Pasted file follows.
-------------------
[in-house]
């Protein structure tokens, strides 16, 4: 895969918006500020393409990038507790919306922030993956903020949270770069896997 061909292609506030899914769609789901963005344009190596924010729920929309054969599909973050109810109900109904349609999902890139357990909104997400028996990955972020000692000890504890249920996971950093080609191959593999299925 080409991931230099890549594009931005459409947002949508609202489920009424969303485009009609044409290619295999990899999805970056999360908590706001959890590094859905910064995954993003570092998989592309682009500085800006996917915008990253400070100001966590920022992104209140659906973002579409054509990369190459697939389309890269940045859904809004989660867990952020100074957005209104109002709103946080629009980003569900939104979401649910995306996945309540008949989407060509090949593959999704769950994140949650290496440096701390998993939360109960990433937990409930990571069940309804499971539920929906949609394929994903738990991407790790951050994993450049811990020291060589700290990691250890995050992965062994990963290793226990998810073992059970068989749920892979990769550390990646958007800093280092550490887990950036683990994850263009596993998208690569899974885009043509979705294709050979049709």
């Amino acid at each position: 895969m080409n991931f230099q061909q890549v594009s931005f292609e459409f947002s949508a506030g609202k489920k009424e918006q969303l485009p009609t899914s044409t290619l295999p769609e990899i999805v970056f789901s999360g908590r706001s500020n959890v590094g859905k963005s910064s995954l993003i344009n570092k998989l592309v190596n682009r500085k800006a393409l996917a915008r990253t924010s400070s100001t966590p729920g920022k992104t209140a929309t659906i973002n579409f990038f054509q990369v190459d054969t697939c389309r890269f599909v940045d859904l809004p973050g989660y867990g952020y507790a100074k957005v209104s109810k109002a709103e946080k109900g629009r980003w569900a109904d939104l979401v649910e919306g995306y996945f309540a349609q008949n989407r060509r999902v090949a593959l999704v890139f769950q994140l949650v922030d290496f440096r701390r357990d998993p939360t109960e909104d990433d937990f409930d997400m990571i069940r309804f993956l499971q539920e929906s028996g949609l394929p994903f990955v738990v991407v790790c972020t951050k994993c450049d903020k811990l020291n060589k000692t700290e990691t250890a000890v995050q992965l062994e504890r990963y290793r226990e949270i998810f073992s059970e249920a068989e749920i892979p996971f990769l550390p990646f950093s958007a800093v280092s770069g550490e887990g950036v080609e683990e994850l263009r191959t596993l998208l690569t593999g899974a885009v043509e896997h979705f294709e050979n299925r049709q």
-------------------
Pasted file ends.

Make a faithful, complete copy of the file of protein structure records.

[in-house]
């Protein structure tokens, strides 16, 4: 895969918006500020393409990038507790919306922030993956903020949270770069896997 061909292609506030899914769609789901963005344009190596924010729920929309054969599909973050109810109900109904349609999902890139357990909104997400028996990955972020000692000890504890249920996971950093080609191959593999299925 080409991931230099890549594009931005459409947002949508609202489920009424969303485009009609044409290619295999990899999805970056999360908590706001959890590094859905910064995954993003570092998989592309682009500085800006996917915008990253400070100001966590920022992104209140659906973002579409054509990369190459697939389309890269940045859904809004989660867990952020100074957005209104109002709103946080629009980003569900939104979401649910995306996945309540008949989407060509090949593959999704769950994140949650290496440096701390998993939360109960990433937990409930990571069940309804499971539920929906949609394929994903738990991407790790951050994993450049811990020291060589700290990691250890995050992965062994990963290793226990998810073992059970068989749920892979990769550390990646958007800093280092550490887990950036683990994850263009596993998208690569899974885009043509979705294709050979049709």
């Amino acid at each position: 895969m080409n991931f230099q061909q890549v594009s931005f292609e459409f947002s949508a506030g609202k489920k009424e918006q969303l485009p009609t899914s044409t290619l295999p769609e990899i999805v970056f789901s999360g908590r706001s500020n959890v590094g859905k963005s910064s995954l993003i344009n570092k998989l592309v190596n682009r500085k800006a393409l996917a915008r990253t924010s400070s100001t966590p729920g920022k992104t209140a929309t659906i973002n579409f990038f054509q990369v190459d054969t697939c389309r890269f599909v940045d859904l809004p973050g989660y867990g952020y507790a100074k957005v209104s109810k109002a709103e946080k109900g629009r980003w569900a109904d939104l979401v649910e919306g995306y996945f309540a349609q008949n989407r060509r999902v090949a593959l999704v890139f769950q994140l949650v922030d290496f440096r701390r357990d998993p939360t109960e909104d990433d937990f409930d997400m990571i069940r309804f993956l499971q539920e929906s028996g949609l394929p994903f990955v738990v991407v790790c972020t951050k994993c450049d903020k811990l020291n060589k000692t700290e990691t250890a000890v995050q992965l062994e504890r990963y290793r226990e949270i998810f073992s059970e249920a068989e749920i892979p996971f990769l550390p990646f950093s958007a800093v280092s770069g550490e887990g950036v080609e683990e994850l263009r191959t596993l998208l690569t593999g899974a885009v043509e896997h979705f294709e050979n299925r049709q």